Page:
By Robert Carver
After eleven years of marriage I am a very happily married man in a “stepfamily,” otherwise known as a blended family. But to reach this point my wife and I have had the strength of our marriage tested time after time and it still continues. From the day of our wedding, I realized just how different it is living in a stepfamily.
To survive and have a successful marriage is no easy task. Stir in children from a previous marriage, ex-spouses, ex-in-laws, and the extra baggage from previous relationships and you will realize just how different the stepfamily is. Each of these ingredients can bring with it a whole set of problems themselves that need to be dealt with.
This first thing to understand about a stepfamily is that it is not the same as a “traditional” family unit. Each stepfamily has its own set of variables, whether there are intrusive ex-spouses or ex-in-laws, young stepchildren, older stepchildren, the list goes on and on.
My personal situation was that my wife had two children each from her two previous marriages and I had two children from a previous marriage. Neither of my children lived with us, though my son would stay with us for a couple of months at time. So we started out with six children between us. If that wasn’t enough to put a stress on a marriage, my wife and I had a child and then we had seven.
There are several important things that I learned during my marriage that I feel would be helpful to pass on to others who are either already a part of a step family or are planning on marrying into one.
There are three elements that are key to surviving in a step family. Two elements are communication and mutual support between the spouses. Additionally, the highest priority throughout the marriage must be the marriage itself. Remembering that at some point in time, all the children will move on to their own lives. Without all of these elements trying to survive is difficult at best.
The communication must be genuine and productive. Grip sessions almost always tend to be counter-productive – avoid them. Communication is productive when you can mutually reach a happy medium. Don’t be afraid to discuss hard issues. Avoiding them only leads to more problems.
One of the most significant issues that will need to be discussed is the disciplinary role. Whatever is decided, it will need to be agreed and actively supported by both spouses. Sometimes a spouse will put his or her own children’s interest first. It is often, because of the guilt for the experience the children had to suffer through during the divorce and its aftermath. But to do this is to put the marriage itself at risk.
Many parents want to overprotect their children instead of expressing an assurance that they will endure. Over-Indulging children will create its own set up problems for the marriage. The parent needs to convey an optimistic attitude to the children. Don’t try to rescue the children. Give them time to adjust to the stepfamily.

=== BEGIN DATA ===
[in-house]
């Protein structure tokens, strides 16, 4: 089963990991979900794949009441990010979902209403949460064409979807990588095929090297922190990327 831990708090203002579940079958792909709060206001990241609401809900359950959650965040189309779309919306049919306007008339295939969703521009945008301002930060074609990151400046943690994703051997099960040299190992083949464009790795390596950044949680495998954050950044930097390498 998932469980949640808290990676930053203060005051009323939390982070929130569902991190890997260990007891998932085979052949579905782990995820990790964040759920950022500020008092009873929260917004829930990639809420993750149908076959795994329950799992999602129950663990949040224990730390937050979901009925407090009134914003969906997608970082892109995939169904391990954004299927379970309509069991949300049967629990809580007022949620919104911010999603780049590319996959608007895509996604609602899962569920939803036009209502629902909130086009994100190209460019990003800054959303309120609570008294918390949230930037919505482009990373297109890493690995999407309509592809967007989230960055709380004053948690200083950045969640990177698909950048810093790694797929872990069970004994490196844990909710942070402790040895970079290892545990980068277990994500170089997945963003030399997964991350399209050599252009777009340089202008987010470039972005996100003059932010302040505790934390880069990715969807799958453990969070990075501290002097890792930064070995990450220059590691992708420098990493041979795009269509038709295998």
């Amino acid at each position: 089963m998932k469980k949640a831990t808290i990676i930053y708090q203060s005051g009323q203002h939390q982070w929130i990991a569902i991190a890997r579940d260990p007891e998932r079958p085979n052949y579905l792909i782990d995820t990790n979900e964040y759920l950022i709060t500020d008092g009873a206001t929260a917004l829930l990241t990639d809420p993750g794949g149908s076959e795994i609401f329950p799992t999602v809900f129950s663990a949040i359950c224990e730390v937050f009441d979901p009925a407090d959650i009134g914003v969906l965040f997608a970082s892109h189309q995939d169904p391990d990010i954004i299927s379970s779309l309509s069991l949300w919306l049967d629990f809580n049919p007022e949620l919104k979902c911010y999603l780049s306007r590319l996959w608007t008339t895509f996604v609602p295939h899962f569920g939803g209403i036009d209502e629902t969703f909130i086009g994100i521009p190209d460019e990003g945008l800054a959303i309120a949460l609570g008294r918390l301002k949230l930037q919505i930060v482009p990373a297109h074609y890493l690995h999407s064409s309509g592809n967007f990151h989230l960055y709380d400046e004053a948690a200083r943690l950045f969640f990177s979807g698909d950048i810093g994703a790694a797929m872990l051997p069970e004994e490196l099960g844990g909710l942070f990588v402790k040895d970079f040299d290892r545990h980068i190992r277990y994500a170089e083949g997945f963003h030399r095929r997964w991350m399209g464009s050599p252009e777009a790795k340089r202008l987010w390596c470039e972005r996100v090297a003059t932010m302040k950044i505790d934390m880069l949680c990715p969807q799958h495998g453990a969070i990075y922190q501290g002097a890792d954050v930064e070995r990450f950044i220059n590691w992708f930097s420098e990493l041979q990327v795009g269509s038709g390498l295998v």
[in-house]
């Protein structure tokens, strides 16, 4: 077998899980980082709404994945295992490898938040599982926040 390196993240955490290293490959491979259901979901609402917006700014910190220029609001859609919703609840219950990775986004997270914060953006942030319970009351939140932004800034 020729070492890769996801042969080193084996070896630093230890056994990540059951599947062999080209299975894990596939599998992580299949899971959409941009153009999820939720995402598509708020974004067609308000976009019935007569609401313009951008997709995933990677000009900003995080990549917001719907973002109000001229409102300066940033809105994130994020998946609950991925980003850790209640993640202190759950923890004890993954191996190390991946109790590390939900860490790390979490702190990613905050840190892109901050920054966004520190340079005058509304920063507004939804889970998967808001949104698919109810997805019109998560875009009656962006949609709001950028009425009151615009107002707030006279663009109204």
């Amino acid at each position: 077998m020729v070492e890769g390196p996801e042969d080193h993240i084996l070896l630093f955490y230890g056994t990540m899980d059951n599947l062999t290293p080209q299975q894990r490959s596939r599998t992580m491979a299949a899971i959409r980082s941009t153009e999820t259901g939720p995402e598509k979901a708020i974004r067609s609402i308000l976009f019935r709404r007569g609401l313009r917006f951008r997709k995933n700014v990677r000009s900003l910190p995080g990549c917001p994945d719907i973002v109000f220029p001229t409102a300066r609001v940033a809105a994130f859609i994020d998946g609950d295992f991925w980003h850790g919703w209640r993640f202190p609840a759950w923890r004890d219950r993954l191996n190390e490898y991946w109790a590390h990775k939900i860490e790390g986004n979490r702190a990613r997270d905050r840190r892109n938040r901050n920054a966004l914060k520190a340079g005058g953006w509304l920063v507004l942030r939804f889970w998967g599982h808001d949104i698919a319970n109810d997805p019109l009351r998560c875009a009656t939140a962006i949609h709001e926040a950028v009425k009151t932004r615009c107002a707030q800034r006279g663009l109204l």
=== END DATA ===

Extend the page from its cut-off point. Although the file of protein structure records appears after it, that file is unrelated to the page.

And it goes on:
How well the relationship is between a stepparent and the stepchildren will depend upon everyone involved. The relationship between the stepparent and stepchildren will take time to develop. You can neither force nor rush the relationship. It will have to develop on its own. At times it will seem to go forward five steps, but at other times it will seem to go back ten. During these times you have to be prepared for numerous tests of patience and inner strength.
You may hear the words that most stepparents have heard at one time or possibly numerous times “You are not my father. I don’t need to listen to you!!” Be ready to be left out of conversations, be the “Invisible Man” (ignored), be left out of events with your stepchildren and shots taken at you just to see how you will react.
However, through all of this time there must be an ongoing mutual respect between stepparent and stepchildren. The other spouse must support the mutual respect. Through all of this the parent must be ready to do their part as a mature adult, as emotion riddled as the times may get. At all times, you will need to pay attention to the needs of the children. Again, without over-indulging the children.
It is not an easy task to build a relationship with anyone, but when you try to do it with children who may be apathetic in the best of cases or totally antagonistic on the other hand….it is truly a tough scenario.
So is it all negatives? Not necessarily. It can be heaven or hell depending upon how you deal with the issues of a step family. It takes work and sacrifice to have a happy stepfamily. But the rewards can be outstanding. I know…I am receiving those rewards now.
Robert Carver is the founder of ParentInfoGuides.com a resource for parents and stepparents.